Acquired - Tech Acquisitions & IPOs
Summary: Acquired goes behind the scenes of the best (and worst) acquisitions and IPOs of all time. We grade the deals, from the Instagram A+'s to the AOL Time Warner debacles. With the founders & CEOs as special guests.
Acquired brings it all back home—to the smart home that is—with Google’s 2014 acquisition of Nest for $3.2B. From Nest cofounder Tony Fadell’s first job at General Magic (alongside future Android founder Andy Rubin) to his days as “father of the iPod” under Steve Jobs at Apple, the Silicon Valley history runs deep with this one. But did that make the acquisition a good move for Google in the coming battle with Amazon’s “Lady A” for control over consumers’ homes? We dive in!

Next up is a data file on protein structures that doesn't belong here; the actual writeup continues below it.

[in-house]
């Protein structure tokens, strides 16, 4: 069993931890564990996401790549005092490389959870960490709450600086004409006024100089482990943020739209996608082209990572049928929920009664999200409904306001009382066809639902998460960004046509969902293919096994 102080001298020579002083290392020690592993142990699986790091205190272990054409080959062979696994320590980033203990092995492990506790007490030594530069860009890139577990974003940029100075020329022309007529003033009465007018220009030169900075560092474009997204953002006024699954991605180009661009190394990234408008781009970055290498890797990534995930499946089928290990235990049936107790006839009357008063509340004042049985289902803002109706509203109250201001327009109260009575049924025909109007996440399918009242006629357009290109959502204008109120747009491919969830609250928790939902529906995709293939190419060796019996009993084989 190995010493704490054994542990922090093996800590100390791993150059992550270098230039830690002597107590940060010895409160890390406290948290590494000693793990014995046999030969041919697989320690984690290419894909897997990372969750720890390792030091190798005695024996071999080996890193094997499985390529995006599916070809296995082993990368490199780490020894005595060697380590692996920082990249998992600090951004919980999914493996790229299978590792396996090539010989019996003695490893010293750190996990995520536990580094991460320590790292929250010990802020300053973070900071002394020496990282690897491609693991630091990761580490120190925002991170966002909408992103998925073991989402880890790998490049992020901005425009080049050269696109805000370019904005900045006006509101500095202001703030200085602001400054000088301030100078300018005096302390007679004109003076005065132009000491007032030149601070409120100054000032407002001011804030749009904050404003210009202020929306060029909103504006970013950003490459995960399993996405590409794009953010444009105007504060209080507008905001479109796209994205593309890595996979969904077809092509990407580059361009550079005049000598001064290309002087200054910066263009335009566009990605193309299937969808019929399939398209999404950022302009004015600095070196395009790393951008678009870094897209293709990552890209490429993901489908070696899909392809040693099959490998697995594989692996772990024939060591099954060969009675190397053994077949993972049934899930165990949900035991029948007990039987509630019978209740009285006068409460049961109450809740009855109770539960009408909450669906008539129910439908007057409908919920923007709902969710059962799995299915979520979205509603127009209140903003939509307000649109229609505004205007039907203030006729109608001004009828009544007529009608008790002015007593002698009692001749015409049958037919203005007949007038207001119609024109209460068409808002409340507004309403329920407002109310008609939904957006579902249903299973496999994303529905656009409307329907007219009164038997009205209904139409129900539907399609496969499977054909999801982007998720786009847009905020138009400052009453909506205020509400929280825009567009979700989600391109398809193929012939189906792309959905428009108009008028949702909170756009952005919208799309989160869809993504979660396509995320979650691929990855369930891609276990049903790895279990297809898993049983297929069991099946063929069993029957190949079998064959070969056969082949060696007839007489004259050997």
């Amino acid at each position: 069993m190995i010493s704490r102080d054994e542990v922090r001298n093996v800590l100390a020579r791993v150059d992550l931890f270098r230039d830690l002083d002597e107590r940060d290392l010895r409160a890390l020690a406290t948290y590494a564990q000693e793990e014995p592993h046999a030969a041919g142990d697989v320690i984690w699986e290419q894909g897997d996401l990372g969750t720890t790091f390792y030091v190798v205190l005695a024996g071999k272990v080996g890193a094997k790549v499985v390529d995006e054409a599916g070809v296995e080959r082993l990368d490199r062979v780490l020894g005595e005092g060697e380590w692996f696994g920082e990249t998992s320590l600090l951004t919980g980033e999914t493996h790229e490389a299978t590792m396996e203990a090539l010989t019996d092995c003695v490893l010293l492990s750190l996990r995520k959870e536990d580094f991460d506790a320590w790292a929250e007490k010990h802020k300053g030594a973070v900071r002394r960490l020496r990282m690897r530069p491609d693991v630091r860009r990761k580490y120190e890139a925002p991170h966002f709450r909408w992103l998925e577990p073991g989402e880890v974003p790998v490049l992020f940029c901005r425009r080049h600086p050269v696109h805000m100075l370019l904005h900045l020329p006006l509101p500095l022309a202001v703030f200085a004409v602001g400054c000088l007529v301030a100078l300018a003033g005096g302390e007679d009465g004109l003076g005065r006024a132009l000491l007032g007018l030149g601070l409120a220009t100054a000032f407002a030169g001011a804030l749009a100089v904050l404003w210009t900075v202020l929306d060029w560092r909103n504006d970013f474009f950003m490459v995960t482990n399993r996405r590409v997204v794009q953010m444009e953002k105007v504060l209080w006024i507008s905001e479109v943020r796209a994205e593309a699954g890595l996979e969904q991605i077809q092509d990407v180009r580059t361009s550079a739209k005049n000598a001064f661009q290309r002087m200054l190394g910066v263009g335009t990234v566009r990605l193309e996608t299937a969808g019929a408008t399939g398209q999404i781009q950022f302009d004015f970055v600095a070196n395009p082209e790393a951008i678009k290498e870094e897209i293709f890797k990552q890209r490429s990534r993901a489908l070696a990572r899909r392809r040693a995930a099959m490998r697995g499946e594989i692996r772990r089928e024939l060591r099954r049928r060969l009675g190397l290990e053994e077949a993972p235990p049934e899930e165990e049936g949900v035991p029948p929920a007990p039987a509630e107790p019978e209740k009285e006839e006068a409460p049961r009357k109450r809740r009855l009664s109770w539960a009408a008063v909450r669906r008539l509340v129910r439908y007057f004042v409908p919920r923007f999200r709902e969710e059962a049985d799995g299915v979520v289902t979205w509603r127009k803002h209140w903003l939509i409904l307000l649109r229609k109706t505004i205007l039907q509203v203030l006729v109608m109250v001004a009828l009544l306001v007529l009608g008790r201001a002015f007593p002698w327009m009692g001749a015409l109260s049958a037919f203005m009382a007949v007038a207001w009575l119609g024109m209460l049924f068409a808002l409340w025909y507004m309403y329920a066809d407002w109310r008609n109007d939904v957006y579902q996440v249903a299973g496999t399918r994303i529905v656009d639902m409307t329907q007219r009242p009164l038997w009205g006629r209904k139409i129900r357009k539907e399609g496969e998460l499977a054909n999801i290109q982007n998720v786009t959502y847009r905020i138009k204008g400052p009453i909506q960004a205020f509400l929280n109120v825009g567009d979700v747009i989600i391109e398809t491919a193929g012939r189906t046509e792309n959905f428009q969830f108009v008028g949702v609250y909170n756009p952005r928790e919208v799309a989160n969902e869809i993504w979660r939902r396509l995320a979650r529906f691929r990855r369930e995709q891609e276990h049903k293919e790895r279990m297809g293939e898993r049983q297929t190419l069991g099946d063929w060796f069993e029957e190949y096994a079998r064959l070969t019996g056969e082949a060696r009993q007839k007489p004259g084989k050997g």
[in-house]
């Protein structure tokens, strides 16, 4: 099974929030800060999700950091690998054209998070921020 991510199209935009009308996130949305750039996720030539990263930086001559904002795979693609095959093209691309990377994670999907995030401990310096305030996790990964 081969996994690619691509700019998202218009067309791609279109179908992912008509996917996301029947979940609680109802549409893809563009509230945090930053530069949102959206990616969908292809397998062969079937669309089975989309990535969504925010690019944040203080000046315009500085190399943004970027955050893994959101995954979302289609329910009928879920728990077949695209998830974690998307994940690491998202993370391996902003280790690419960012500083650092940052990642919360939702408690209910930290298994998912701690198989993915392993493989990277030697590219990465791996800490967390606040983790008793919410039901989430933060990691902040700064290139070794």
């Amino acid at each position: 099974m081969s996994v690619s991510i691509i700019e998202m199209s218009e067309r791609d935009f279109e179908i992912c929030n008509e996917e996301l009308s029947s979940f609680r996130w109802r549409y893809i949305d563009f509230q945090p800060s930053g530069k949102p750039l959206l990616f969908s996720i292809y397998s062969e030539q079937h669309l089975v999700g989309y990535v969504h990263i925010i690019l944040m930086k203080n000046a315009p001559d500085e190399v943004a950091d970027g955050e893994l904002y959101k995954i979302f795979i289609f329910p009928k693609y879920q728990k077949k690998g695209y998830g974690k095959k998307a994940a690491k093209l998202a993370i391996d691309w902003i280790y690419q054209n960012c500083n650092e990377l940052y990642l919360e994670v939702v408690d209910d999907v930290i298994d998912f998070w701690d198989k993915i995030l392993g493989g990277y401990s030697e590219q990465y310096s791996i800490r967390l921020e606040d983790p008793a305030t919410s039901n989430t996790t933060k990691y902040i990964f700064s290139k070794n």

We launch mini-series on Acquired with a subject near & dear to our heroes’ hearts: startup fundraising! This has been one of our most-requested new topics, and we’re excited to kick things off with makers of the popular Rec Room social VR app, Against Gravity, which raised one of Seattle’s hottest venture rounds in recent history: a $4m seed led by Sequoia Capital in 2016. CEO Nick Fajt joins to tell the story from company inception to building and shipping the initial product, fundraising as a first-time CEO, what they’ve been able to accomplish with the capital and their vision for the future. We had a blast touching on many classic Acquired themes for the first time “in-action” with a young, growing company, and hope you all enjoy the discussion as much as we did. Let us know what you think in the Slack! Carve Outs: * Ben: Ready Player One * David: Seveneves * Nick: The Legend of Zelda: Breath of the Wild Sponsor: * Thanks to Perkins Coie, Counsel to Great Companies, for sponsoring this Acquired Season 2. You can get in touch with Gina Eiben, who you heard at the beginning of this podcast, here.